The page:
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Died In The Wool Double CD

21 customer reviews

Price: £7.98 & FREE Delivery in the UK on orders over £20. Details
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Amazon's David Sylvian Store

Music

Image of album by David Sylvian

Photos

Image of David Sylvian

Biography

The David Sylvian that fronted new wave pop band Japan wore luminescent hair and glam make-up; on the cover of his solo debut, 1984's Brilliant Trees, he was stylish and refined, a gentleman popster. But the illustration that introduces 2003's Blemish sends a different message: he's bedraggled and unshaven, his far-off expression turned haunted. The new millennium has seen a more ... Read more in Amazon's David Sylvian Store

Visit Amazon's David Sylvian Store
for 59 albums, 6 photos, discussions, and more.

Frequently Bought Together

Died In The Wool + There's a Light That Enters Houses With No Other House In Sight.  [CD Digipak]
Price For Both: £17.97

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Product details

  • Audio CD (23 May 2011)
  • Number of Discs: 2
  • Format: Double CD
  • Label: EMI
  • ASIN: B004UA8OQ8
  • Other Editions: MP3 Download
  • Average Customer Review: 4.0 out of 5 stars  See all reviews (21 customer reviews)
  • Amazon Bestsellers Rank: 78,422 in Music (See Top 100 in Music)

Listen to Samples and Buy MP3s

Songs from this album are available to purchase as MP3s. Click on "Buy MP3" or view the MP3 Album.
                                                                                                                                                                                                                                                                                                                                         

Samples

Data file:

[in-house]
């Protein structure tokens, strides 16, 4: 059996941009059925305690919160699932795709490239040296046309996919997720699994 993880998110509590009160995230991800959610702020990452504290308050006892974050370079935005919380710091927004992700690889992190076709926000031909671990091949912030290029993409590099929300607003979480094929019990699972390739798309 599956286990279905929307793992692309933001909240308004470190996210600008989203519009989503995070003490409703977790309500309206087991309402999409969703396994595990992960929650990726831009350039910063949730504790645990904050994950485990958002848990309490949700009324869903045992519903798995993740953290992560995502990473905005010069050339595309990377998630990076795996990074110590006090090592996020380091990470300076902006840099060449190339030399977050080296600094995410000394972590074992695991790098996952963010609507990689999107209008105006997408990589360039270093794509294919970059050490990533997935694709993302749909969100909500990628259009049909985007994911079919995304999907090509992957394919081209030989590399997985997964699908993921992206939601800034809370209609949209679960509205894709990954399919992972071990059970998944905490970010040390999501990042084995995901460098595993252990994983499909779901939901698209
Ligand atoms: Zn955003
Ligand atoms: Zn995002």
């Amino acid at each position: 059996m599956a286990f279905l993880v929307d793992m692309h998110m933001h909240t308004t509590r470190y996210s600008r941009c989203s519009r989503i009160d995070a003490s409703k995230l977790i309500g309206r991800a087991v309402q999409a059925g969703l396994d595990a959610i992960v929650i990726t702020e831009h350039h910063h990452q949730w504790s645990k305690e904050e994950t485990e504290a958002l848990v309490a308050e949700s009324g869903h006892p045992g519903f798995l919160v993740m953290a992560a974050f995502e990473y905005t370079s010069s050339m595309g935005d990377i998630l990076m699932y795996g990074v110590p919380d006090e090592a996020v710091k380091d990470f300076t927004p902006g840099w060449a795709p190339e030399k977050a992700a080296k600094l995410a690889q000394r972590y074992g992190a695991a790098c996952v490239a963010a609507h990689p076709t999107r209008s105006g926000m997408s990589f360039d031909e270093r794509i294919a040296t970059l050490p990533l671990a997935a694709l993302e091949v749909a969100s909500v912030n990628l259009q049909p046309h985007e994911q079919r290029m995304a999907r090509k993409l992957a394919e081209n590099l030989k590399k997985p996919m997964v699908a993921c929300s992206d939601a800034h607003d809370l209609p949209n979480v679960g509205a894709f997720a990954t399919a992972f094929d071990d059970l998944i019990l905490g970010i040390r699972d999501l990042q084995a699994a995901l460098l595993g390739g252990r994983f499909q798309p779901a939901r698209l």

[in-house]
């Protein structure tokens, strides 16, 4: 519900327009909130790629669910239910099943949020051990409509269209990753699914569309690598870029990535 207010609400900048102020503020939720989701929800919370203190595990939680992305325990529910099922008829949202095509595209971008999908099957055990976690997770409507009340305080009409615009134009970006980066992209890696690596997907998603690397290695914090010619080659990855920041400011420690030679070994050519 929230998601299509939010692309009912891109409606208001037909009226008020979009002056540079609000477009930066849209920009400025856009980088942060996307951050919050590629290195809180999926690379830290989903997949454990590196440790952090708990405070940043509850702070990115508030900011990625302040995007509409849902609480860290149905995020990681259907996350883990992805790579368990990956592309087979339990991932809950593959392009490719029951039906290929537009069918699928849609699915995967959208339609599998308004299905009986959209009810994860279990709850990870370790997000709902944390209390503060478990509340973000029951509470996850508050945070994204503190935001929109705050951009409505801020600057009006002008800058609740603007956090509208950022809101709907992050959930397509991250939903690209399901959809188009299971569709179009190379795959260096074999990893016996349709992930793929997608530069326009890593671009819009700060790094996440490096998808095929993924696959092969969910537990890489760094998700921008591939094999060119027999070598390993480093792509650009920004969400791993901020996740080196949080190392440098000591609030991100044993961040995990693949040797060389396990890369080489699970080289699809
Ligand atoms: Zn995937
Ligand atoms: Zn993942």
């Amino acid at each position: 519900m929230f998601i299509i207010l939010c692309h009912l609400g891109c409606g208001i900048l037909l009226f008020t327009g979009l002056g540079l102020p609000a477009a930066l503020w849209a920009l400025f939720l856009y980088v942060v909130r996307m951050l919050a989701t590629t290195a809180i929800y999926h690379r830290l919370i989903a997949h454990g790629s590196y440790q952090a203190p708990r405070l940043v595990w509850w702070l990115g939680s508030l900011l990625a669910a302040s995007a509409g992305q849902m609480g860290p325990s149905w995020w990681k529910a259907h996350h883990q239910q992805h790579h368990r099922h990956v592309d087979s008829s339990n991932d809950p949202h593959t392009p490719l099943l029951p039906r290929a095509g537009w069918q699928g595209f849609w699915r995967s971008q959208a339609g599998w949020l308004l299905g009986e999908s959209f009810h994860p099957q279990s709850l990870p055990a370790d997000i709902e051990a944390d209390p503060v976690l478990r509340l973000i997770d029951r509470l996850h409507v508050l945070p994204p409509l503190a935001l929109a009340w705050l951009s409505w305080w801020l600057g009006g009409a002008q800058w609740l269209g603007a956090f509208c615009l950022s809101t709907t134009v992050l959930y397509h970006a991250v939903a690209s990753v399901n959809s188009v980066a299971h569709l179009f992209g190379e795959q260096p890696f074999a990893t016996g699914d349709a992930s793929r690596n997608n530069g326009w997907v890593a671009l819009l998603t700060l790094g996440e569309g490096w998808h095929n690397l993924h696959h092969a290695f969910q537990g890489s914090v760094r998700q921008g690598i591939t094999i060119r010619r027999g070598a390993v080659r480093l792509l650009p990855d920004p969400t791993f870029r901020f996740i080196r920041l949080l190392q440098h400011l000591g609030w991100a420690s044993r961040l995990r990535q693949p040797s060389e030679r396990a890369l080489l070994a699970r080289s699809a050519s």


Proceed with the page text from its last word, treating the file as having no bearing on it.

Song Title Time Price
  1. Small Metal Gods 5:09£0.89  Buy MP3 
  2. Died In The Wool 6:03£0.89  Buy MP3 
  3. I Should Not Dare 3:24£0.89  Buy MP3 
  4. Random Acts Of Senseless Violence 6:24£0.89  Buy MP3 
  5. A Certain Slant Of Light 3:28£0.89  Buy MP3 
  6. Anomaly At Taw Head 5:06£0.89  Buy MP3 
  7. Snow White In Appalachia 5:59£0.89  Buy MP3 
  8. Emily Dickinson 3:35£0.89  Buy MP3 
  9. The Greatest Living Englishman (Coda) 3:06£0.89  Buy MP3 
10. Anomaly At Taw Head (A Haunting) 3:12£0.89  Buy MP3 
11. Manafon 4:05£0.89  Buy MP3 
12. The Last Days Of December 6:16£0.89  Buy MP3 
13. When We Return You Won't Recognise Us18:15Album Only

Customer Reviews

4.0 out of 5 stars

Most Helpful Customer Reviews

3 of 3 people found the following review helpful By John Wood on 29 Jan. 2014
Format: MP3 Download Verified Purchase
I bought Manafon even though it had mixed reviews, and loved it. Admittedly one needs to be in the right mood to enjoy the album, unlike 'Secrets of the beehive' or similar that I could listen to at any time.